The new user interface in Acrobat and Reader is also improved, and includes features that will help both readers and producers of PDF content. The whole UI now responds to high-contrast modes, with new icons customized for light or dark backgrounds.

A view of Acrobat DC in high-contrast mode, with files listed in white text on a black background

The Tools panel in Acrobat DC, shown in high-contrast mode with colored icons on a black background

Accessibility authoring features in Acrobat are now organized in the Accessibility Tool, which is more configurable than in earlier versions. And you can still find the Make Accessible Action in the Actions Tool, along with a number of components you can use to test and automate the production of accessible PDF documents.

Acrobat and Reader DC will be available within the next 30 days. If you are an Adobe Creative Cloud subscriber, you’ll find the new version of Acrobat in the Creative Cloud app for you to download on the day it ships.

We’re working on lots of accessibility documentation for users and authors, and will keep you up to date as we go.

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September 23, 2014

PDF accessibility starts with the author

PDF accessibility is a popular topic around here. We believe access to the universe of PDF documents out in the world is critically important to users with disabilities, and we try where we can to help authors make PDFs as accessibly as possible using Adobe Acrobat and other products we make.

Freedom Scientific recently announced a beta version of their flagship screen reader, JAWS 16. In that release, their Convenient OCR (optical character recognition) feature has been expanded to help take inaccessible PDF documents (for example, paper documents taken directly from a scanner) and make them readable to screen-reader users. In light of this news, we want to caution creators of PDF content regarding what this new feature means for PDF accessibility.

Authors frequently ask us to automate this process for the thousands, millions or billions of documents they’ve already produced, and while tools do exist to do this, there’s no guarantee that they can be 100% effective at what they do. Likewise, tools like Convenient OCR, made for readers to access previously inaccessible content, all have their own limitations.

None of these tools is a silver bullet. Neither automated authoring tools nor assistive technology for readers is intended to relieve creators of PDF content from their responsibility to make that content accessible.

The PDF format, along with tools which implement the PDF/UA specification, have many features intended to enable a final PDF document that works for users on the devices they choose, with the software they choose, and with the accessibility features they prefer. No matter what technology may come along, authors know more about the structure and content of the document than any algorithm can.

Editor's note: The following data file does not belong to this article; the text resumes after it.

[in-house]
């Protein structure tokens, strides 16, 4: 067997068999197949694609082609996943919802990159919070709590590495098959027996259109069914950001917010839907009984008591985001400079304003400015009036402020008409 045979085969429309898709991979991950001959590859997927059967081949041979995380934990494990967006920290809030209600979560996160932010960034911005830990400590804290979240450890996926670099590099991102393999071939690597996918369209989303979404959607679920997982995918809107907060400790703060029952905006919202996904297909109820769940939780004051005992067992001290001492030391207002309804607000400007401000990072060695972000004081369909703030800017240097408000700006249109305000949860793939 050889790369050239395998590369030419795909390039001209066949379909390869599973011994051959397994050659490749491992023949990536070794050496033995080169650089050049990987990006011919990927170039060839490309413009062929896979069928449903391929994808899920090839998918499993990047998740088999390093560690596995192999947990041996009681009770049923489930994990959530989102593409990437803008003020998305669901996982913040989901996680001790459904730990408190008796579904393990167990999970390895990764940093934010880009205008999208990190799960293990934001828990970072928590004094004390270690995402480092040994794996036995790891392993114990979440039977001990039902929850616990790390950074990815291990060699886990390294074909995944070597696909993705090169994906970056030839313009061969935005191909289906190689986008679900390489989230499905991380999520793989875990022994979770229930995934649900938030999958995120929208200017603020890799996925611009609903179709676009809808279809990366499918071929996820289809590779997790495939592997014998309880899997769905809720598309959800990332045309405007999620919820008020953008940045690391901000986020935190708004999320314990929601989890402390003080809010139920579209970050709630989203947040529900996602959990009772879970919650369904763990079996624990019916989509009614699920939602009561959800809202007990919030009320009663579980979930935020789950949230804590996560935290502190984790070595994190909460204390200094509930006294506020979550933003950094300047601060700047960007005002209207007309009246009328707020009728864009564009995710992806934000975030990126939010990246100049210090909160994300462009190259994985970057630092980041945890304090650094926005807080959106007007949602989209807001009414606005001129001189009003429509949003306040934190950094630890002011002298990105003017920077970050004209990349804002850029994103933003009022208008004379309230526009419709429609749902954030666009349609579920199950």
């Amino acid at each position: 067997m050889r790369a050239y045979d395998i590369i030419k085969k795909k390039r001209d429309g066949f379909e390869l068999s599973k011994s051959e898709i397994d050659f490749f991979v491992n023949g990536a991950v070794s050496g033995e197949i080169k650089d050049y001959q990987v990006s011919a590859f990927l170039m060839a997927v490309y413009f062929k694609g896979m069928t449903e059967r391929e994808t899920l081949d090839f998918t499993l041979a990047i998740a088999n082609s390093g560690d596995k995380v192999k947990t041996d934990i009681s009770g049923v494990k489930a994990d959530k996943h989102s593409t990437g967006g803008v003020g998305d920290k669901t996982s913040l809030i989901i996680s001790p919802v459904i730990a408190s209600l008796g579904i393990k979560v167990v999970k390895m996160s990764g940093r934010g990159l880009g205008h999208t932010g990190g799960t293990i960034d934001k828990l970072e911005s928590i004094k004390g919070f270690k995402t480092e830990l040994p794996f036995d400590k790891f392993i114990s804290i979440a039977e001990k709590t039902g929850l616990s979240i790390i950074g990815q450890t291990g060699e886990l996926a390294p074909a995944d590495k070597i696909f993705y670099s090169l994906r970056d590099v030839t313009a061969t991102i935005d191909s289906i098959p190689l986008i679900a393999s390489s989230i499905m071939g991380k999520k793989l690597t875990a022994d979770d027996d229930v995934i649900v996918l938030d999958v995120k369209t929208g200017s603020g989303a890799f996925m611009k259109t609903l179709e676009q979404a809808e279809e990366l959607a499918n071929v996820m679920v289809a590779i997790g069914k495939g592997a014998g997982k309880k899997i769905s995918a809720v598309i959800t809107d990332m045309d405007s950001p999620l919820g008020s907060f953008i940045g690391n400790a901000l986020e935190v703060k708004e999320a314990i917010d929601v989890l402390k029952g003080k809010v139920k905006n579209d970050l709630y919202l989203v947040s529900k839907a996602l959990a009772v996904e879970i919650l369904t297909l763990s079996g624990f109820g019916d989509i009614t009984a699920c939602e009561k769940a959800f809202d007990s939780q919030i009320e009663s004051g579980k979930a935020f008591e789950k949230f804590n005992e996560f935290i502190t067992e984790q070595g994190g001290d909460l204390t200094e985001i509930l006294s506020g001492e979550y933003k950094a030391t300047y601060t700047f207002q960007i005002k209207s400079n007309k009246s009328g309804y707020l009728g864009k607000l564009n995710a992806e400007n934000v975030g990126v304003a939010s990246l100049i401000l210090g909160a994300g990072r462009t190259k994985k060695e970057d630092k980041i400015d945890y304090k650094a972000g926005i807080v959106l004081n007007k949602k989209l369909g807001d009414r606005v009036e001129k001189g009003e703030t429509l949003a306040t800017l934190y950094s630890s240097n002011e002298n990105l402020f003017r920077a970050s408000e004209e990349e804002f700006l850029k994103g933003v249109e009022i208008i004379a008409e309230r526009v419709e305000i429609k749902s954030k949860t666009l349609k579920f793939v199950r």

The Convenient OCR feature is what’s known in accessibility as a repair technique. As with most other things, when you have to repair something, it means you’re starting with an item that is broken. This is true of inaccessible PDF documents: for example, when a page is scanned into a PDF without being properly tagged, readers miss both the textual content and the document structure that sighted users take for granted. When a tool tries to repair that document, it can only guess at the original text (and we know first-hand that OCR still isn’t 100% effective) and what kind of structure was intended.

Authors alone have the ability to communicate exactly what they mean, in a way that can be read by people with perfect vision, or who use a screen reader, or who use magnification software and/or features like high-contrast mode to adapt to their individual needs.

None of this is intended to take away from the work that Freedom Scientific is doing. Repair techniques are invaluable tools, and features like OCR have been used to work around inaccessible text since the 1970s. We feel this is a great feature for JAWS users. And other assistive technology companies such as Dolphin and AiSquared have also built tools to make text found in graphics readable to their users.

But for authors, the rules don’t change. We have lots of tools and tips on how to create accessible PDF documents that can be used by people of all kinds of abilities and preferences, and it’s still our responsibility to use them.

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March 26, 2014

Adding accessibility support to Adobe PhoneGap

Last week, at the 2014 CSUN Conference, we were able to give a demonstration of the new accessibility API we’ve been working on for Apache Cordova, better known as Adobe PhoneGap.